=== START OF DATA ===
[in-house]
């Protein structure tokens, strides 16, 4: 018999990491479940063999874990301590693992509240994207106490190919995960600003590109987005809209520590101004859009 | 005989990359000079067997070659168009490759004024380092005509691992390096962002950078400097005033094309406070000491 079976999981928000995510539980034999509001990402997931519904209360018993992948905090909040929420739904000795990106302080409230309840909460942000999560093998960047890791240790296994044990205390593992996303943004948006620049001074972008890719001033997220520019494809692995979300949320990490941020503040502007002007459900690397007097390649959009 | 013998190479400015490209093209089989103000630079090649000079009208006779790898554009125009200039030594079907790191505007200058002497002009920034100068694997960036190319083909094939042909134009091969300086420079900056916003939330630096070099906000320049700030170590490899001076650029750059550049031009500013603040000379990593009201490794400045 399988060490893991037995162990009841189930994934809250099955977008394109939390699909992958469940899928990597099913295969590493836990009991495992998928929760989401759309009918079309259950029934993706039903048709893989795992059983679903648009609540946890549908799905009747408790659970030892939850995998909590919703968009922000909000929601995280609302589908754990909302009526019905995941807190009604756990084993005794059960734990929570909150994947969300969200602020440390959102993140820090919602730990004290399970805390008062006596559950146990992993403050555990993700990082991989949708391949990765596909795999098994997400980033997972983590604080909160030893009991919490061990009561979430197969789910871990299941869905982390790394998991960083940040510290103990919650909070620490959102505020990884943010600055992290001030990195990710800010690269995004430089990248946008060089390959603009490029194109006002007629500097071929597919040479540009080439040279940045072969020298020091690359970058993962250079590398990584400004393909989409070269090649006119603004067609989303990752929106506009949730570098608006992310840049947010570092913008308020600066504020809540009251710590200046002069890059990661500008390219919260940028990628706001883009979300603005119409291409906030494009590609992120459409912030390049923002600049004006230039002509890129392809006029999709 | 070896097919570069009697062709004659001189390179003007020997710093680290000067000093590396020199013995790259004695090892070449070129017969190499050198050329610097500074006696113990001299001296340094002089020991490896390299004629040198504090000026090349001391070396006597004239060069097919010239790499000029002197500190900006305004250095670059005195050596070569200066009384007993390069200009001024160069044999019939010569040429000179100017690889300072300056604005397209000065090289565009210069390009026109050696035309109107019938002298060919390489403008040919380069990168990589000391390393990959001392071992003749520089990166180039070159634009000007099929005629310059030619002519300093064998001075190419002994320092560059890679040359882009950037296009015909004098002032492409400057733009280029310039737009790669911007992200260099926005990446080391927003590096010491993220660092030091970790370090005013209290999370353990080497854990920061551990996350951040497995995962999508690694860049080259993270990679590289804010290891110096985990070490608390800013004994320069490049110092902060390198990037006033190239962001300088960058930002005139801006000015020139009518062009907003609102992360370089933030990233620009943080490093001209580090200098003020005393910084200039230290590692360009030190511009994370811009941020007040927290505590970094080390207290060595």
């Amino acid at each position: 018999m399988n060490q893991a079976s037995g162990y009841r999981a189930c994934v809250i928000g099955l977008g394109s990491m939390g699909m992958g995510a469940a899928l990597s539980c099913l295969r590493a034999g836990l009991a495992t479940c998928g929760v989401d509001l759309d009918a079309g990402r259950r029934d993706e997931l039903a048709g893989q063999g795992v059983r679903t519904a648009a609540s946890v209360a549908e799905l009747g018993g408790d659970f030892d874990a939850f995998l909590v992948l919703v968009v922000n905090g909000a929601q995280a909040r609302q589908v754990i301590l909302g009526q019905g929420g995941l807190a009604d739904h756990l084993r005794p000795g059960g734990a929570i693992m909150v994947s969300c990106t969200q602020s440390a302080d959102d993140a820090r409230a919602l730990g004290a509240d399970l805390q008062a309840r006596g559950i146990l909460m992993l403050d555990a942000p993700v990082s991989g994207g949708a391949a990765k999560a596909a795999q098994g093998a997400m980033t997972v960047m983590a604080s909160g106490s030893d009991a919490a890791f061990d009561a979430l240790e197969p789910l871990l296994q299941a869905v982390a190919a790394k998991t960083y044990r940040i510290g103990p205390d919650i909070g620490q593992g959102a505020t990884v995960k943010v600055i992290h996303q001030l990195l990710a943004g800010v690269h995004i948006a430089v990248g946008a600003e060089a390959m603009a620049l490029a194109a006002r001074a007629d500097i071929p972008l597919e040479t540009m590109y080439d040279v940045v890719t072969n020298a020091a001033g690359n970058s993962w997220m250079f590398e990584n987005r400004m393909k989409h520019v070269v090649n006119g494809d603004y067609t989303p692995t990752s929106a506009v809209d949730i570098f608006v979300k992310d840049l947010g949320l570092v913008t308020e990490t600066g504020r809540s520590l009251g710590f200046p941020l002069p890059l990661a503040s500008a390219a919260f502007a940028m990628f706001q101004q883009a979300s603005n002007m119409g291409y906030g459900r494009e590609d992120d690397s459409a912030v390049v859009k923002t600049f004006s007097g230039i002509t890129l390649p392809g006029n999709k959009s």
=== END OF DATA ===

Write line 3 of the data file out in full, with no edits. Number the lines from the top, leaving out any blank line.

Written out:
């Amino acid at each position: 018999m399988n060490q893991a079976s037995g162990y009841r999981a189930c994934v809250i928000g099955l977008g394109s990491m939390g699909m992958g995510a469940a899928l990597s539980c099913l295969r590493a034999g836990l009991a495992t479940c998928g929760v989401d509001l759309d009918a079309g990402r259950r029934d993706e997931l039903a048709g893989q063999g795992v059983r679903t519904a648009a609540s946890v209360a549908e799905l009747g018993g408790d659970f030892d874990a939850f995998l909590v992948l919703v968009v922000n905090g909000a929601q995280a909040r609302q589908v754990i301590l909302g009526q019905g929420g995941l807190a009604d739904h756990l084993r005794p000795g059960g734990a929570i693992m909150v994947s969300c990106t969200q602020s440390a302080d959102d993140a820090r409230a919602l730990g004290a509240d399970l805390q008062a309840r006596g559950i146990l909460m992993l403050d555990a942000p993700v990082s991989g994207g949708a391949a990765k999560a596909a795999q098994g093998a997400m980033t997972v960047m983590a604080s909160g106490s030893d009991a919490a890791f061990d009561a979430l240790e197969p789910l871990l296994q299941a869905v982390a190919a790394k998991t960083y044990r940040i510290g103990p205390d919650i909070g620490q593992g959102a505020t990884v995960k943010v600055i992290h996303q001030l990195l990710a943004g800010v690269h995004i948006a430089v990248g946008a600003e060089a390959m603009a620049l490029a194109a006002r001074a007629d500097i071929p972008l597919e040479t540009m590109y080439d040279v940045v890719t072969n020298a020091a001033g690359n970058s993962w997220m250079f590398e990584n987005r400004m393909k989409h520019v070269v090649n006119g494809d603004y067609t989303p692995t990752s929106a506009v809209d949730i570098f608006v979300k992310d840049l947010g949320l570092v913008t308020e990490t600066g504020r809540s520590l009251g710590f200046p941020l002069p890059l990661a503040s500008a390219a919260f502007a940028m990628f706001q101004q883009a979300s603005n002007m119409g291409y906030g459900r494009e590609d992120d690397s459409a912030v390049v859009k923002t600049f004006s007097g230039i002509t890129l390649p392809g006029n999709k959009s």